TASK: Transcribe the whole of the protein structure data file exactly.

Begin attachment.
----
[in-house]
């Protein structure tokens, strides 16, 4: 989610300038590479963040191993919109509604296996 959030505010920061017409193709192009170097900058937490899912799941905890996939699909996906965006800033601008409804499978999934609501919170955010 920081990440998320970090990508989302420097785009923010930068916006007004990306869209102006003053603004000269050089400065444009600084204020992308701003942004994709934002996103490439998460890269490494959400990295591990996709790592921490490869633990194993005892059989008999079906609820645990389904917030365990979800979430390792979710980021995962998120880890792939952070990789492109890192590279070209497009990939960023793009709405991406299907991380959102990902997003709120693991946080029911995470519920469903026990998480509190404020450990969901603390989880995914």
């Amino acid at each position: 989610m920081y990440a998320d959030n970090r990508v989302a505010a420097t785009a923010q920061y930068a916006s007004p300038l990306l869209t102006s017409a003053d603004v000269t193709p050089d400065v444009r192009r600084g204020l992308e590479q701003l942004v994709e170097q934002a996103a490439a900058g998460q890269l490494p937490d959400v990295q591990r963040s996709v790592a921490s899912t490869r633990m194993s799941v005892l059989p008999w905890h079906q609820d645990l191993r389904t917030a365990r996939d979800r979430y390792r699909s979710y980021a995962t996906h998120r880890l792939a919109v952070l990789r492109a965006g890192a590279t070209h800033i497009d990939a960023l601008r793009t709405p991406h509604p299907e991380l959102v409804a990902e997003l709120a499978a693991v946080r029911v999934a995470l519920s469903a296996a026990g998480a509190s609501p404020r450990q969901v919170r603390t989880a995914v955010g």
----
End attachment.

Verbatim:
[in-house]
């Protein structure tokens, strides 16, 4: 989610300038590479963040191993919109509604296996 959030505010920061017409193709192009170097900058937490899912799941905890996939699909996906965006800033601008409804499978999934609501919170955010 920081990440998320970090990508989302420097785009923010930068916006007004990306869209102006003053603004000269050089400065444009600084204020992308701003942004994709934002996103490439998460890269490494959400990295591990996709790592921490490869633990194993005892059989008999079906609820645990389904917030365990979800979430390792979710980021995962998120880890792939952070990789492109890192590279070209497009990939960023793009709405991406299907991380959102990902997003709120693991946080029911995470519920469903026990998480509190404020450990969901603390989880995914």
């Amino acid at each position: 989610m920081y990440a998320d959030n970090r990508v989302a505010a420097t785009a923010q920061y930068a916006s007004p300038l990306l869209t102006s017409a003053d603004v000269t193709p050089d400065v444009r192009r600084g204020l992308e590479q701003l942004v994709e170097q934002a996103a490439a900058g998460q890269l490494p937490d959400v990295q591990r963040s996709v790592a921490s899912t490869r633990m194993s799941v005892l059989p008999w905890h079906q609820d645990l191993r389904t917030a365990r996939d979800r979430y390792r699909s979710y980021a995962t996906h998120r880890l792939a919109v952070l990789r492109a965006g890192a590279t070209h800033i497009d990939a960023l601008r793009t709405p991406h509604p299907e991380l959102v409804a990902e997003l709120a499978a693991v946080r029911v999934a995470l519920s469903a296996a026990g998480a509190s609501p404020r450990q969901v919170r603390t989880a995914v955010g």